John Stevens Folkus – Drawing inspiration from, you guessed it, folk music, this highly distinctive but sadly neglected ten-piece band included Simon Picard, Paul Rutherford, and Annie Whitehead, and recorded the (still unavailable) album, The Life of Riley
Dudu Pukwana’s Zila – Featuring the South African vocalist Pinise Saul, drummer Churchill Jolobe, and percussionist Thebe Lipere, Dudu’s typically boisterous band also included a twenty-three-year-old Django Bates on piano
Keith Tippett Septet – Inspired by the work of Maya Angelou and commissioned by South West Jazz, the Exeter date on this unique and rarely-heard Tippett touring project was recorded by the BBC and released on Ogun Records
Chris McGregor’s Brotherhood of Breath – This new, sixteen-piece version of McGregor’s celebrated big band, famous for its dynamic, anarchic energy, featured a stellar lineup, including George Lee, Chris Biscoe, Harry Beckett, and Brian Abrahams
Lee Konitz/Harold Danko Duo – The legendary alto saxophonist toured with one of his finest piano partners, and shortly after the tour the duo recorded the critically-acclaimed album Wild as Springtime for Glasgow-based GFM Records
Ted Curson – The American trumpeter, famous for his work with Charles Mingus and Eric Dolphy, was featured as a guest soloist with the hard-driving Don Weller/Bryan Spring Quartet on a fifteen-date national tour which included the Camden Jazz Festival
Henry Threadgill Sextet – A pair of dates, at London’s 100 Club and Birmingham’s Strathallan Hotel, on a short UK stopover for Henry’s seven-piece Sextet. (And it gives me great pleasure to observe that the piece entitled ‘Spotted Dick Is Pudding’, which appeared on the Sextet album Easily Slip Into Another World, takes its name from the response I offered to a question posed to me by Henry at the band dinner after the Birmingham gig.)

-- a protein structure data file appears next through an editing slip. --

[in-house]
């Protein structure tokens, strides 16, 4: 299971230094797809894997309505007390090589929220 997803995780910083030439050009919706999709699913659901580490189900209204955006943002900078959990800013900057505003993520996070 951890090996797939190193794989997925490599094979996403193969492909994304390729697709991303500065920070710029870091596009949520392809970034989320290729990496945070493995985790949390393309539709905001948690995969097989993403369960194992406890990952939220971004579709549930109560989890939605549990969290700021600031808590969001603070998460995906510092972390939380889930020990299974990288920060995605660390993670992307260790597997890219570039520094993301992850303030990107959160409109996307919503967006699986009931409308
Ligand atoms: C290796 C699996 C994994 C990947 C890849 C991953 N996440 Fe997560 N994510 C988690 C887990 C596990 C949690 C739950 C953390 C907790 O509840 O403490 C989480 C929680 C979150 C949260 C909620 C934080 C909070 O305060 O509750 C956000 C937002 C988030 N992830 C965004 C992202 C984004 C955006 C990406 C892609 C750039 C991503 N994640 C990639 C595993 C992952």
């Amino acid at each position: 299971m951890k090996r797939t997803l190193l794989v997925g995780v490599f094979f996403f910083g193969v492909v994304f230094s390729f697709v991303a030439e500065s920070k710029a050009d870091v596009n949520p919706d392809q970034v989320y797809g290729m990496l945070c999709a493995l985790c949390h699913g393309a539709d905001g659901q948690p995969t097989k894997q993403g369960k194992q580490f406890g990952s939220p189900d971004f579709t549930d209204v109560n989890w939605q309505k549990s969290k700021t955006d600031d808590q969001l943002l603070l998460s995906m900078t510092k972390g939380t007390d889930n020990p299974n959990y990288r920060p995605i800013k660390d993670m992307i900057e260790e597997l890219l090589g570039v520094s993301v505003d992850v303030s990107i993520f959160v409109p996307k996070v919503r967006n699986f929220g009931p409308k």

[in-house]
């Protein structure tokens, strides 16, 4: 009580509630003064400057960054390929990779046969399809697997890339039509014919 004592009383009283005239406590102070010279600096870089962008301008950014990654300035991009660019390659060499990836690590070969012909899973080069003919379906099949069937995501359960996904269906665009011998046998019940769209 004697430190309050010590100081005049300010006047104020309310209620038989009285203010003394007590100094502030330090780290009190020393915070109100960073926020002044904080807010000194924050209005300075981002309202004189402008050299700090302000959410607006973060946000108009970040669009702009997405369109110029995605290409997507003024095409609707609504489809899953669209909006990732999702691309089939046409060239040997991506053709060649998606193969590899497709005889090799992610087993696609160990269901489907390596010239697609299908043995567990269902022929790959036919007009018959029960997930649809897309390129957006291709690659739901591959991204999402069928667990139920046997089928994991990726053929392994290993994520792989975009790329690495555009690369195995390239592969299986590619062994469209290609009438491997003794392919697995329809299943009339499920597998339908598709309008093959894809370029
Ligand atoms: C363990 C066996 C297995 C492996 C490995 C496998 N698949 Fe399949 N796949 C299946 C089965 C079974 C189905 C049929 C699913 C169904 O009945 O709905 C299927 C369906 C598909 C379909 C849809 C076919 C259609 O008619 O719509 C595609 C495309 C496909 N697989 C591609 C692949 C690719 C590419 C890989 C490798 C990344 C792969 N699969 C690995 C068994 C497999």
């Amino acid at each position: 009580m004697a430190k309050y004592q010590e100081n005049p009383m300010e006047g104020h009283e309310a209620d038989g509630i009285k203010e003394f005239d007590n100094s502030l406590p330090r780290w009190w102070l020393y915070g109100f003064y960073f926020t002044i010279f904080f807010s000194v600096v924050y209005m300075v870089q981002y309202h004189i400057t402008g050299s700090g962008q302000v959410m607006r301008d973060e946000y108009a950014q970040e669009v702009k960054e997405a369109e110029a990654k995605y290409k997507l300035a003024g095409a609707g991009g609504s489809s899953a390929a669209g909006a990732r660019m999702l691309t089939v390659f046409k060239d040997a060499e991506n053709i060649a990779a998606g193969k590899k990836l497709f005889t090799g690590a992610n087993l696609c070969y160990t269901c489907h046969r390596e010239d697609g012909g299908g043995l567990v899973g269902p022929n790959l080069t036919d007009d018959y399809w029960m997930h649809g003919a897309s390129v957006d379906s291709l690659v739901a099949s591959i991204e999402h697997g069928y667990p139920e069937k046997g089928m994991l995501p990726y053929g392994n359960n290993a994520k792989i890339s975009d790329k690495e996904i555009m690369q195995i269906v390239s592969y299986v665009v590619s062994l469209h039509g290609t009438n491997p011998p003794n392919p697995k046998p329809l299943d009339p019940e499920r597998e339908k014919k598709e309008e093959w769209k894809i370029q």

Almeida Theatre and Festival
Having completed a one-year program in Arts Administration at City University, I joined the Almeida as Administrative Director in 1981, during a particularly stimulating period in the early stages of this ambitious project, making significant input to the development of artistic policy and administrative practice. Based in North London, the Almeida occupies a unique building, built in 1837 as the home of the Islington Literary and Scientific Society, before becoming a Salvation Army Citadel, a factory and showroom for Beck’s British Carnival Novelties, and then sitting derelict for two decades.
The renovated building was reopened in 1980, as home to the Almeida Theatre and Festival with a renowned multi-disciplinary arts program. The absolute highlight of my time at the Almeida was undoubtedly Cage at 70, a weekend-long celebration of the work of American composer John Cage (click here to see the flyer). Hearing John Tilbury playing Cage’s Sonatas and Interludes for Prepared Piano (and watching him spend several hours preparing the piano) was a memorable experience, as was the British premiere of Cage’s remarkable work, Roaratorio, an Irish Circus on Finnegans Wake, performed as an immersive, ambulatory experience in Islington’s converted St. James Church. The piece involved Cage (reading mesostics from Joyce’s text), six Irish traditional musicians (including Joe Heaney, Seamus Ennis, and members of The Chieftains), and a 62-track tape collage of field recordings from locations mentioned in the book, all relayed through an elaborate overhead loudspeaker system. After the final performance, the musicians (and much of the audience), retired to the Victoria Tavern on the corner of Holloway Road for a jam session, and one of my cherished memories of the event is chatting with Cage in this loud, rowdy, crowded pub, next to a large slot machine.